The Cambridge Companion to Homer
Robert Fowler, Robert Louis Fowler
Cambridge University Press, Oct 14, 2004 - History - 419 pages
The Cambridge Companion to Homer is a guide to the essential aspects of Homeric criticism and scholarship, including the reception of the poems in ancient and modern times. Written by an international team of scholars, it is intended to be the first port of call for students at all levels, with introductions to important subjects and suggestions for further exploration. Alongside traditional topics like the Homeric Question, the divine apparatus of the poems, the formulae, the characters and the archaeological background, there are detailed discussions of similes, speeches, the poet as story-teller and the genre of epic both within Greece and worldwide. The reception chapters include assessments of ancient Greek and Roman readings as well as selected modern interpretations from the eighteenth century to the present day. Chapters on Homer in English translation and 'Homer' in the history of ideas round out the collection.
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LibraryThing ReviewUser Review - Urquhart - LibraryThing
Anyone who loves Homer should definitely read this book as a required followup. However, the scholarly writers in the book should make a token effort at being more readable/accessible and less arcane ... Read full review
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Achaeans Achilles Aegisthus Aeschylus Agamemnon Akhaian Akhilleus ancient Andromache antiquity Apollo argues Athena audience bard battle Book Briseis caesura Cambridge Companion century Chapman characters Chryses Circe classical composition contemporary context contrast critical cultural Cyclops Cypria death Diomedes discussion divine edited English enjambement epic poetry epic tradition episode epithet example formulas gender genre goddess gods Greek Griffin Hector Helen hero heroic Hesiod hexameter Homeric epic Homeric poems human Hymn Iliad Iliad and Odyssey Ithaca Joyce lines literary literature Menelaus metrical modern moral narrative narrator Odyssean Odysseus offers oral Parry particular passage Patroclus Patroklos Penelope Penelope's performance perhaps Phaeacians poet poetic poetry Pope Pope's present pri2e Priam readers reception role Roman scenes scholars sense simile singers social song South Slavic speech story suggests suitors Telegony Telemachus Thetis tion translation Trojan Trojan War Troy type-scenes Ulysses verse warrior words Zeus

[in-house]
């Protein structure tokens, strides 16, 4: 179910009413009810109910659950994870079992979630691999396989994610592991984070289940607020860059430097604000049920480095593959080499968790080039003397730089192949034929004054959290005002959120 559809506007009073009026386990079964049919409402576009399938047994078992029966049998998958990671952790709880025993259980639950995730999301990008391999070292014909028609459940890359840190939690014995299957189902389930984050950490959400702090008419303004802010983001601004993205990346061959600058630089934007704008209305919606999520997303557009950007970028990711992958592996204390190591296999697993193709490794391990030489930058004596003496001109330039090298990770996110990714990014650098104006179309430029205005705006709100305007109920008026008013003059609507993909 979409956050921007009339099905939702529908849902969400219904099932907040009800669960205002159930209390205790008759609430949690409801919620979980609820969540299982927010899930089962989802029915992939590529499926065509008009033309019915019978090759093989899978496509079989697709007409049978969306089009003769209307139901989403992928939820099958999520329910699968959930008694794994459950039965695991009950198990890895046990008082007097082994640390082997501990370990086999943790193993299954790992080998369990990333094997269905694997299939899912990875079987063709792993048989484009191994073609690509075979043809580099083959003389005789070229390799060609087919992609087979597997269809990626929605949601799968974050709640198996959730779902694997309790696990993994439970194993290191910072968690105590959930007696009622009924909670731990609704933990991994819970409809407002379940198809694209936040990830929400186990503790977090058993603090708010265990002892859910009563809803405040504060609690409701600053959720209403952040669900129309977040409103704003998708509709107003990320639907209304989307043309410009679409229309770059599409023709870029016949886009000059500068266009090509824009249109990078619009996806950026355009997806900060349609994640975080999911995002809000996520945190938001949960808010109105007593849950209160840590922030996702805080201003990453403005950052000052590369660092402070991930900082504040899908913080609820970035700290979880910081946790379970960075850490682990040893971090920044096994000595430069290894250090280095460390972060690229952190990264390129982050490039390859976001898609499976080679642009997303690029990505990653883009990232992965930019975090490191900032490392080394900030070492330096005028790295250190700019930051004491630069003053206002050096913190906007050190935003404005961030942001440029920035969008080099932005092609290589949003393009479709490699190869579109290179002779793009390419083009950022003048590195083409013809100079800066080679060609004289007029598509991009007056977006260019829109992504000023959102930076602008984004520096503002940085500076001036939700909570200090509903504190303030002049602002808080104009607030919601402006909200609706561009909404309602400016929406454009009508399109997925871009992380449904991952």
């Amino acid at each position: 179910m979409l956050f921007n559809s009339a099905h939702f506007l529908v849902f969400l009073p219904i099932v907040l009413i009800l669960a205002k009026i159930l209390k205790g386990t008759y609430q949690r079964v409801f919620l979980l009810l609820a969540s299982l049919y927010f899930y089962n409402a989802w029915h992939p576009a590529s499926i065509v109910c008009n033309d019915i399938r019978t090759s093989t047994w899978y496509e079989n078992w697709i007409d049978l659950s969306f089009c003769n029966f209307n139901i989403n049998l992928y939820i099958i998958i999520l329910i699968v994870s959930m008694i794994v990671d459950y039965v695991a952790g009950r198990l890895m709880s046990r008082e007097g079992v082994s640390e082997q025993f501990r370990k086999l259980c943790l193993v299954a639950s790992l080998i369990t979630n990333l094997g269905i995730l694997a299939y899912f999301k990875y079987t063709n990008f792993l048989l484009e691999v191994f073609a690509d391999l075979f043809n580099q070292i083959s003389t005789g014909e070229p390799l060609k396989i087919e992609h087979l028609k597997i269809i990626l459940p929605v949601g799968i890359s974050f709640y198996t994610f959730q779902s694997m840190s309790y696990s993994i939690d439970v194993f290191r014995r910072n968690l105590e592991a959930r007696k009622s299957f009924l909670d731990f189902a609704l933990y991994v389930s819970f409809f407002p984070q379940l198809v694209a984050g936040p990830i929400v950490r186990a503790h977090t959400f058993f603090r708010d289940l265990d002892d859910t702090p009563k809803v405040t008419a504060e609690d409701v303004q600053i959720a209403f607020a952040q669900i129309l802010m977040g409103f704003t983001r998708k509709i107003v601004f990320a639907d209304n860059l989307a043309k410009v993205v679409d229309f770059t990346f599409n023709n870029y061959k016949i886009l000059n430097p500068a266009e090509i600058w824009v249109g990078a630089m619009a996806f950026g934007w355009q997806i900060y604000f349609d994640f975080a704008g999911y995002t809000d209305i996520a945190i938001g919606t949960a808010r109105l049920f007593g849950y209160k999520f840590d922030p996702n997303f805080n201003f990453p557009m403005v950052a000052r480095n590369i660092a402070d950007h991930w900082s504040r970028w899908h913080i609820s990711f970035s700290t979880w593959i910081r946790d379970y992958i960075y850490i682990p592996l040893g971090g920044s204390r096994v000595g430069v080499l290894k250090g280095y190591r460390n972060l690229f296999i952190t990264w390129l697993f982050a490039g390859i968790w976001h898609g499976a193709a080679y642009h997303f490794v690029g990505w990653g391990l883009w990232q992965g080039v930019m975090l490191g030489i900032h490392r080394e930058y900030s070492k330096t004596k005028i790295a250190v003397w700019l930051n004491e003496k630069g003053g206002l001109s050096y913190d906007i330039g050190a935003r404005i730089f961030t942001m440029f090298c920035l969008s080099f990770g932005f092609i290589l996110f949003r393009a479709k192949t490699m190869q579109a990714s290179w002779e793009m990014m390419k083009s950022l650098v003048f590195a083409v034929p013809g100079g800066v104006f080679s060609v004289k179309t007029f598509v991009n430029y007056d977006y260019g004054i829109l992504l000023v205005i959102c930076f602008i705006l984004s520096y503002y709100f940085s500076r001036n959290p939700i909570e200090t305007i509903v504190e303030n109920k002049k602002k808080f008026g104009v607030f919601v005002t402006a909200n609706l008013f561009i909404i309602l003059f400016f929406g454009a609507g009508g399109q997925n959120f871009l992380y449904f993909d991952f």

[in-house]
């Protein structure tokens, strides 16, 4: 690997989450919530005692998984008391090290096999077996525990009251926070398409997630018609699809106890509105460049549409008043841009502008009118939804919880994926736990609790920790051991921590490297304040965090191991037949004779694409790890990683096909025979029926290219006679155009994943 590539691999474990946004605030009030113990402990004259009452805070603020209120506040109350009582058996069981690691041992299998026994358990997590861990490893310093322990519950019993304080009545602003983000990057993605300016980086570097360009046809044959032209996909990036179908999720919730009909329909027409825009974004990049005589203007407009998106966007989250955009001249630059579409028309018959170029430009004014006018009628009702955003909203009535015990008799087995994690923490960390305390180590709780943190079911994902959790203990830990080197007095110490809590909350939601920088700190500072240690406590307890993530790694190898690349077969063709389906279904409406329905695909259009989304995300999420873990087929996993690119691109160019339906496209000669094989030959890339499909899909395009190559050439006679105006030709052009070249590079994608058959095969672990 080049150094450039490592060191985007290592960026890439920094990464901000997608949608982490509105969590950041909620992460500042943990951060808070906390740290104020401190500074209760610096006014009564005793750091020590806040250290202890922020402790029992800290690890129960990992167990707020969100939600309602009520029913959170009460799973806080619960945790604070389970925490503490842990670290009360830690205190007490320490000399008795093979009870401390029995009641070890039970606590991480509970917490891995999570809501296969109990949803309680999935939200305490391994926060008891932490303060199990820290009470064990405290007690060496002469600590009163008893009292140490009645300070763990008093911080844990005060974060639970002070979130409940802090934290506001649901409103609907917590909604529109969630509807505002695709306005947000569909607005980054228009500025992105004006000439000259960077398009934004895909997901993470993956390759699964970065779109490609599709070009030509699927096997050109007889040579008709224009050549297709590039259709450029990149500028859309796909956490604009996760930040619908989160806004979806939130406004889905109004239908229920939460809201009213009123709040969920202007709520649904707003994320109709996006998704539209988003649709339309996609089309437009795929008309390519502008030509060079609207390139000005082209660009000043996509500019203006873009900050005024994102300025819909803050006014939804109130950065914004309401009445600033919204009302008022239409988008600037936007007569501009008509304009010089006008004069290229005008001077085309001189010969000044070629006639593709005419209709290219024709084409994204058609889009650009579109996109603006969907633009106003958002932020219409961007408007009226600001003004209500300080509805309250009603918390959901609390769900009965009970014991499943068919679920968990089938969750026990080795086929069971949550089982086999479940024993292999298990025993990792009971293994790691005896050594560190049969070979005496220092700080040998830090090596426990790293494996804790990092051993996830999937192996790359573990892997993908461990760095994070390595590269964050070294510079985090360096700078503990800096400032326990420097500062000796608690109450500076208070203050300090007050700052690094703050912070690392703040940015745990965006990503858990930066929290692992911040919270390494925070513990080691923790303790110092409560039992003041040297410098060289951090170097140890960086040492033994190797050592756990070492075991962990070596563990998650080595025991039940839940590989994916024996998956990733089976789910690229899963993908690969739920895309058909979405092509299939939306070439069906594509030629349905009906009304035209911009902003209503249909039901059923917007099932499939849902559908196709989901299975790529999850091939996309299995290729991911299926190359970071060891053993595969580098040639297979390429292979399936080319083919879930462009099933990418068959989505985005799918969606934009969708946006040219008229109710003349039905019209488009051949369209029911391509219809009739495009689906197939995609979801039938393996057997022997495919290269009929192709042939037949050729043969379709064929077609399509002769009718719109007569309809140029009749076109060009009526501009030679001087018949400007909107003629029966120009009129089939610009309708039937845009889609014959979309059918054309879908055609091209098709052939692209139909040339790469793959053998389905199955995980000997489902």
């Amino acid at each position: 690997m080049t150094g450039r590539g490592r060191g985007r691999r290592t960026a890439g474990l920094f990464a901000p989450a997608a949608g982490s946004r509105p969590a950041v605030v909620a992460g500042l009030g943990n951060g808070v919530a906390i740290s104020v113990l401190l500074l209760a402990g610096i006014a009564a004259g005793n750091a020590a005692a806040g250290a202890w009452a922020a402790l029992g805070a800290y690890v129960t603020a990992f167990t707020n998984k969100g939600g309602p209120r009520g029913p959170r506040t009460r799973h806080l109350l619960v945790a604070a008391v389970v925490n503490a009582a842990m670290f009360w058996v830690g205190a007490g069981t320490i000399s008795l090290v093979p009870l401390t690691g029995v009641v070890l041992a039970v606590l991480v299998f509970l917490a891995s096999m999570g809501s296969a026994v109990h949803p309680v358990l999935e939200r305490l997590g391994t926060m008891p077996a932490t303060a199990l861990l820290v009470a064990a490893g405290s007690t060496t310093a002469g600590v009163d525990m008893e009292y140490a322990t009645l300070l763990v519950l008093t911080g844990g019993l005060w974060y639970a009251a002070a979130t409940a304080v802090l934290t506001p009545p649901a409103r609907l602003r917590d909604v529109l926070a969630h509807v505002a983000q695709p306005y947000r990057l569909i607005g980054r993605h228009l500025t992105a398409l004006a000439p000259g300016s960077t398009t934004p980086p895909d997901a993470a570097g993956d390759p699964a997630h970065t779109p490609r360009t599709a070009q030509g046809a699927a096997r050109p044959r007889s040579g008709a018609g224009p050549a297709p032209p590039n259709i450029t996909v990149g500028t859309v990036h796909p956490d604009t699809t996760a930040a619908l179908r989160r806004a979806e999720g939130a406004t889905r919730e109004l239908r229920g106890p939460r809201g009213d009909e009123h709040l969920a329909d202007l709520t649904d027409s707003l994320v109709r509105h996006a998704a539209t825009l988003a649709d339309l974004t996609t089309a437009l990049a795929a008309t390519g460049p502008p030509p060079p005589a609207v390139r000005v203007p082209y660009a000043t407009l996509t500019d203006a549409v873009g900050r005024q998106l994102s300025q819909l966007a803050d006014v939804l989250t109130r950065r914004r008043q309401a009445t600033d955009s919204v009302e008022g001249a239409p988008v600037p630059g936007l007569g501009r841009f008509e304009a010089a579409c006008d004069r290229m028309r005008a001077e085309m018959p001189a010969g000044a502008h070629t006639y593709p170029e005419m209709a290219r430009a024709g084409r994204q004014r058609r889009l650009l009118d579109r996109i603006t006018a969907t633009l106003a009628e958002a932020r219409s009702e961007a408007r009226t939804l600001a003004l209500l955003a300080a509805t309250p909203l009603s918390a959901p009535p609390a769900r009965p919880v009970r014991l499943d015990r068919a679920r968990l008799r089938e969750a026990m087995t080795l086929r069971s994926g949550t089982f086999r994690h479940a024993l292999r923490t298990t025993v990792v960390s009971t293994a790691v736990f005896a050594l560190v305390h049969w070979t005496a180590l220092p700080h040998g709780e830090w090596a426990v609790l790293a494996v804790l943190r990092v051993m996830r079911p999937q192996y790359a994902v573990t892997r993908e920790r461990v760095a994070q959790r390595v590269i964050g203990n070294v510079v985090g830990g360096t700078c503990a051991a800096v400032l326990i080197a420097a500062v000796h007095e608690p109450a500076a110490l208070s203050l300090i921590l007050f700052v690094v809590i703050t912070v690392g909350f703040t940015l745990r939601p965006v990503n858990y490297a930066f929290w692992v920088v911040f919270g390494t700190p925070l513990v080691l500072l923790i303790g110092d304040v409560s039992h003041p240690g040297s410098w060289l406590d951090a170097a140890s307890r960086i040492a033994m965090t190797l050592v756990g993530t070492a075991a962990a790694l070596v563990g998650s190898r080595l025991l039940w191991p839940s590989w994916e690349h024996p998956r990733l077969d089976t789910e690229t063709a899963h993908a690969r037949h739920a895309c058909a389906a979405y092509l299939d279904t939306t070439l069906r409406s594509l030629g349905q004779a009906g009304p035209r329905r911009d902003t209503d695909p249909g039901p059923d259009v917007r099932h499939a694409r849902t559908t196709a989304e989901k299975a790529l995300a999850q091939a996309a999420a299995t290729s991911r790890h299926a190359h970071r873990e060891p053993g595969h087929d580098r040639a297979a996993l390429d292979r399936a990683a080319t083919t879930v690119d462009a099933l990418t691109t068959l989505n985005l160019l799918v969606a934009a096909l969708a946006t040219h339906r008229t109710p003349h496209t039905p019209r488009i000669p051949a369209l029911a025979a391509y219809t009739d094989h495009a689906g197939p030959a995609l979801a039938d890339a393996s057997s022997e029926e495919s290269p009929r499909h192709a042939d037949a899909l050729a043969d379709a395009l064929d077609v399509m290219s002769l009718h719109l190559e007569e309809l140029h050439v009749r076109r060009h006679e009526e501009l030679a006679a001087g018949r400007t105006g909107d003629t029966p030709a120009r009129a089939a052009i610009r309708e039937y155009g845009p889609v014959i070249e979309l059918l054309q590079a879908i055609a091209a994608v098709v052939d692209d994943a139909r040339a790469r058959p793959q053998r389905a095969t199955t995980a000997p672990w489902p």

Page 3 - As among the works of nature no man can properly call a river deep, or a mountain high, without the knowledge of many mountains and many rivers...
Page 4 - The Pythagorean scale of numbers was at once discovered to be perfect; but the poems of Homer we yet know not to transcend the common limits of human intelligence, but by remarking that nation after nation, and century after century, has been able to do little more than transpose his incidents, new-name his characters, and paraphrase his sentiments.
Page 3 - To works, however, of which the excellence is not absolute and definite, but gradual and comparative; to works not raised upon principles demonstrative and scientifick, but appealing wholly to observation and experience, no other test can be applied than length of duration and continuance of esteem.
Page 3 - Demonstration immediately displays its power and has nothing to hope or fear from the flux of years; but works tentative and experimental must be estimated by their proportion to the general and collective ability of man, as it is discovered in a long succession of endeavors.